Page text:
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article by Ron Newman

Scientific Name:

  • Class-Insecta, Order-Diptera, Family-Chironomidae. (Over 2000 species)

Common Names:

  • Blood Worm, Midge, Gnat


  • Small two-winged flies in the adult stage. Closely related to mosquitoes and Chaoborus (Phantom Midge or Glassworm). However, mosquitoes do not normally live in our lakes due to wave action and Chironomid do not bite like mosquitoes. Due to their similarity, the Chaoborus will be included in this discussion.

Life Cycle:

  • Adults swarm and mate in flight. Most lay eggs singularly or in strings while skimming over the water surface. Some species lay eggs directly on vegetation or bottom substrates. The eggs hatch into larva and form mud tubes from bottom material and mucous. A few species have free swimming larva such as the Bloodworm and Glassworm. The larva grow and develop into the pupa stage. When fully developed, the pupa wiggle their way to the lake surface. It often takes several minutes for the pupa to get through the "surface tension" of the water before it can hatch. The process of breaking open the pupal skin, the adult crawling out, drying its wings, and flying away is usually accomplished in less than a minute. Once hatched, the adults may live from a few hours to a couple of months before mating and dying.


  • The larva have segmented bodies, are worm-like and look much like a long skinny grub or maggot. This appearance gradually changes as they develop into a pupa. The pupa develop an eye-spot and wing casing and most notably have feathery white gills near the head. The head and wing casing are usually one quarter to one third of the body length and the abdoman has 7 or 8 body seqments. Adults look like a mosquito with feathery antenna.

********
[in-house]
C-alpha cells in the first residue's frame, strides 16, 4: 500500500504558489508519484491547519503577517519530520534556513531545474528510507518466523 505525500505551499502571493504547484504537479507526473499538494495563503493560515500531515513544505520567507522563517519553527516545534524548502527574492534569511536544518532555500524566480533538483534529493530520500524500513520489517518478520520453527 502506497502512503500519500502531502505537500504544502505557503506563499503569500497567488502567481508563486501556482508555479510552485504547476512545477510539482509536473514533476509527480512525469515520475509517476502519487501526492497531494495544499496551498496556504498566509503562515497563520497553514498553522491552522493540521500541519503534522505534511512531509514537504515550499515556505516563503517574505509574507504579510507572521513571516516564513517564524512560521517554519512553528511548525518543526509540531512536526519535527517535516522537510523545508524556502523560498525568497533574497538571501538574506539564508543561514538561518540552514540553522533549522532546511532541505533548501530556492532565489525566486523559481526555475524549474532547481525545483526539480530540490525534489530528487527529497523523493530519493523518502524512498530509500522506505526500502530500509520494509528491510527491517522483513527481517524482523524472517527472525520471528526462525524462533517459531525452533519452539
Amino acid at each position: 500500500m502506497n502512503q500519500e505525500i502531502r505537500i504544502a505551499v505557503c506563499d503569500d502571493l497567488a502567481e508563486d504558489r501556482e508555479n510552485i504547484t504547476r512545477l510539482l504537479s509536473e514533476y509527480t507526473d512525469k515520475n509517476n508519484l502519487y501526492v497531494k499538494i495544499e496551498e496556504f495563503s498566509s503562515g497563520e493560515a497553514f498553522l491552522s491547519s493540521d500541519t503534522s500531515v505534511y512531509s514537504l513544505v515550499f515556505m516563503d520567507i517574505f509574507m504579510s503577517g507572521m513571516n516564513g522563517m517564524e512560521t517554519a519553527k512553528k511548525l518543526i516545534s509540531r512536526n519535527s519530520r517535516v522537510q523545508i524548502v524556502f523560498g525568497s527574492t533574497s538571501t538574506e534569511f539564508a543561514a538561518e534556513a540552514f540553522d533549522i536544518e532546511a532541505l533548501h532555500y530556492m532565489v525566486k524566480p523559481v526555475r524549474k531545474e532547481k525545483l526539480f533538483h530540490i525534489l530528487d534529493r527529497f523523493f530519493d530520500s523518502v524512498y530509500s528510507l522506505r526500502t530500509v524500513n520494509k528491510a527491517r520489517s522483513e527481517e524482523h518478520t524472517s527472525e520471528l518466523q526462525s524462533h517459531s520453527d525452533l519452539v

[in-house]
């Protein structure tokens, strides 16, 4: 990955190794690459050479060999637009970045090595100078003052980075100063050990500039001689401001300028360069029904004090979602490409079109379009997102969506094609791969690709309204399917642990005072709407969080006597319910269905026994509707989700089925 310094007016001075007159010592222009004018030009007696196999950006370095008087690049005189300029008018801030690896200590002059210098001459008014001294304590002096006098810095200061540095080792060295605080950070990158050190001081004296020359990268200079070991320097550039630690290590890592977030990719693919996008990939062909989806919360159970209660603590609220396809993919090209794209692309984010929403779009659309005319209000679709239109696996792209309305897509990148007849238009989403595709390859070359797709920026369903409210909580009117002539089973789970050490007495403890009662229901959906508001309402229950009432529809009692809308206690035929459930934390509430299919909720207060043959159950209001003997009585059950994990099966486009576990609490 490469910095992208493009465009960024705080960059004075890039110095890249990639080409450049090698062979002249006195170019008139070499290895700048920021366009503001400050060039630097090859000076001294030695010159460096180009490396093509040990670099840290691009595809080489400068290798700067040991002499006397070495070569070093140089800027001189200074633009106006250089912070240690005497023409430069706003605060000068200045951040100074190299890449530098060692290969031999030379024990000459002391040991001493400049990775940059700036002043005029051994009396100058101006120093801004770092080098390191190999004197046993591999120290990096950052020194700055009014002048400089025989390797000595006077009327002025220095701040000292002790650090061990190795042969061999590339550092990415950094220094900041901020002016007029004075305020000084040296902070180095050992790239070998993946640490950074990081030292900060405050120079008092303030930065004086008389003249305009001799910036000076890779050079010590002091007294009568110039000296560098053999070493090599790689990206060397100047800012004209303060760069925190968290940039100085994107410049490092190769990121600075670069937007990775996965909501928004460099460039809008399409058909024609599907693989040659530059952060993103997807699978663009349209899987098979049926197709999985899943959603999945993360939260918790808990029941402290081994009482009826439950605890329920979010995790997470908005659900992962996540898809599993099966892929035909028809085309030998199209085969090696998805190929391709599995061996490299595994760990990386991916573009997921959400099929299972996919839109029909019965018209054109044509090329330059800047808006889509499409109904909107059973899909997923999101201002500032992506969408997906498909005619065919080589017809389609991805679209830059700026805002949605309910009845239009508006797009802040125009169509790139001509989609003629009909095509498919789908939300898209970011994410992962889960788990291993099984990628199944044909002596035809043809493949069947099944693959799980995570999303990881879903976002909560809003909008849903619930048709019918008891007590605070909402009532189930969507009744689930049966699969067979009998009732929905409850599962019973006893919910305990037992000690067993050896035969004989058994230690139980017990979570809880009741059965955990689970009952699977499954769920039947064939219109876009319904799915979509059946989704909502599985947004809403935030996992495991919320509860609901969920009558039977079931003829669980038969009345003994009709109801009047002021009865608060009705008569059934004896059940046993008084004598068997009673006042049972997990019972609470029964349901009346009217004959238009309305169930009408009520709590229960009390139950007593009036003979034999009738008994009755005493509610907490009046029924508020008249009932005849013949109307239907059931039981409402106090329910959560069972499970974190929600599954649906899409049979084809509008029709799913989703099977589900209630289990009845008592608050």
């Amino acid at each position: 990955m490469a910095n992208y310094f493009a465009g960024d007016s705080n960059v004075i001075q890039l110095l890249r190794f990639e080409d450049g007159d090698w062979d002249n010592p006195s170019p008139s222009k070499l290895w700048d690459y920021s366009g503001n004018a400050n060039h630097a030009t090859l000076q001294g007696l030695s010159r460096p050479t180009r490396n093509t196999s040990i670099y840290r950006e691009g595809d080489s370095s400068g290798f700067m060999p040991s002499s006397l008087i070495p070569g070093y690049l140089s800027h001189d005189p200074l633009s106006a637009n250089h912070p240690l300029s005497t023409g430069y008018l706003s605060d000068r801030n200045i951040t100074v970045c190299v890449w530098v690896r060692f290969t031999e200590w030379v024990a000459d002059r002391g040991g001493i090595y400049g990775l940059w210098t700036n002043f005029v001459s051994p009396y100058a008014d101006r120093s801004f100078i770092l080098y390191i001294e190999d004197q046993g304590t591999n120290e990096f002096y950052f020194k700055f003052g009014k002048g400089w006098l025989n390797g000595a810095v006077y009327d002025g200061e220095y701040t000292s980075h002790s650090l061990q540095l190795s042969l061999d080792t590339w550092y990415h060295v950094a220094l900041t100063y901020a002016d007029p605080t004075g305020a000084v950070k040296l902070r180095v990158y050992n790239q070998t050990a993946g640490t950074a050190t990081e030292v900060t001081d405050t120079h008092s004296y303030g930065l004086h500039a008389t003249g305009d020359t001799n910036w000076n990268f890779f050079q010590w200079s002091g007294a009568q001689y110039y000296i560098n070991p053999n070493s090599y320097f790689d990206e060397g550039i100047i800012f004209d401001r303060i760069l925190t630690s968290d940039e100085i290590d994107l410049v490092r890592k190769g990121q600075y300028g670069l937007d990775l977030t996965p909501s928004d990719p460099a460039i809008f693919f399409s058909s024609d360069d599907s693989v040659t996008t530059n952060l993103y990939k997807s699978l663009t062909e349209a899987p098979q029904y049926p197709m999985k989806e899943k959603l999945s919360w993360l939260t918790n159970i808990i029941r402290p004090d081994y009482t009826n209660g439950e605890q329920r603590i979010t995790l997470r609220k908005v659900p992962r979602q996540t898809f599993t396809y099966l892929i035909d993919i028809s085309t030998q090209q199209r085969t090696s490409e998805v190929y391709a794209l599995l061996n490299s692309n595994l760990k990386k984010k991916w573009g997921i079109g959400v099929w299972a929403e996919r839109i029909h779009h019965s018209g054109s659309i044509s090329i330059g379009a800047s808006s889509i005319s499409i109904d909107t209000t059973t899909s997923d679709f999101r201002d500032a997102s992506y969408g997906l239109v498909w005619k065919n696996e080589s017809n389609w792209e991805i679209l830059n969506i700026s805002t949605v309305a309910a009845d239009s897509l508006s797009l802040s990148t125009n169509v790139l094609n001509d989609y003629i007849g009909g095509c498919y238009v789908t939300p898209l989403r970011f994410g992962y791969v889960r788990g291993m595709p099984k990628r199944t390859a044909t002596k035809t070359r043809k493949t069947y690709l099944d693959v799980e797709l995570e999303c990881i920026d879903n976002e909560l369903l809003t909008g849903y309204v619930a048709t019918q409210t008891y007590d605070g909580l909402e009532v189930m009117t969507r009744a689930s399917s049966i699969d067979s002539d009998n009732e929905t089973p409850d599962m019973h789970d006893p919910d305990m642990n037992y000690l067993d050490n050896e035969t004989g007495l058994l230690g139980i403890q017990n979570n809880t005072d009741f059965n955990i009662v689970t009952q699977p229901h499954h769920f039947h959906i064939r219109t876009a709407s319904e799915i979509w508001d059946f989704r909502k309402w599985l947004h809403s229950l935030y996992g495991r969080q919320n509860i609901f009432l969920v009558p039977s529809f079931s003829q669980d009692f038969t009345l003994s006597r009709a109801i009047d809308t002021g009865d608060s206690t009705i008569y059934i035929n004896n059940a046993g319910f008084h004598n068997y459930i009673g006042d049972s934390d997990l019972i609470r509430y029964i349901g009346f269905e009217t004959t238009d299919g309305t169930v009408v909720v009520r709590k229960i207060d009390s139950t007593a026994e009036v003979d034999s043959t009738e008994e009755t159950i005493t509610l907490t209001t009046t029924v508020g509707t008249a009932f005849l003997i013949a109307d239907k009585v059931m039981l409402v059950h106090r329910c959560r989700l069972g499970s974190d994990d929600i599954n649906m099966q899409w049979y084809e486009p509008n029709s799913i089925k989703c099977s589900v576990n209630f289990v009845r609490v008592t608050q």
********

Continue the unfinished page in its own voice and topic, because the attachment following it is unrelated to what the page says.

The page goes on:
• Pupa are up to 20 mm long ( inch) but average about 8 to 15 mm ( to inch).


  • The pupa tend to be black, brown, reddish-brown or green but can come in a variety of other colors. Larva tend to be cream colored or may have a greenish tinge. There is a type of free swimming Chironomid larva that stores oxygen in it's blood and is thus blood red in color (Bloodworm). A free swimming larva of the Chaoborus family is virtually transparent (Glassworm).


  • Free swimming larva like the bloodworm, do just that. They crawl, float or swim around the lake but generally tend to hide under rocks or rotting logs and remain fairly immobile. Most larva build and stay inside a mud tube on the lake bottom and don't move very far from that. When the larva develop into pupa they leave their mud tubes or hiding places, fill air sacks within their skin for buoyancy, and slowly wiggle their way to the surface to hatch. Often during this process they are stationary, suspended between lake bottom and surface. As adults, Chironomid fly over the water surface laying eggs and sometimes land on the water surface.


  • As long as they can get a food supply, Chironomid larva will live in almost any type of water. Clear or polluted with bottoms that are muddy, rocky, weedy or sandy doesn't seem to matter. However, their food source is generally most abundant on or near shoals and this is where their numbers peak. The preferred food seems to be Blue-Green Algae. The fecal pellets of Chironomid which have been feeding on Blue-Green Algae is the major component of 'Marl Shoals'. These are very similar to the oil forming shales. The adult and pupa of the Chironomid don't feed.

Importance to Fly Fishing

  • After freshwater shrimp, Chironomid are the next most important food source for the Kamloops Trout. Throughout the fly fishing season, daytime feeding samples show that 27% of the trout's daytime feeding consists of Chironomid. This drops to 14% for those fish feeding in the evening or at night.
  • Of importance is the fact that Chironomid are much more significant as a daytime food source. I suspect the 14% for the evening to night samples is a bit high. Some of those samples have probably included fish that were also feeding during the daytime.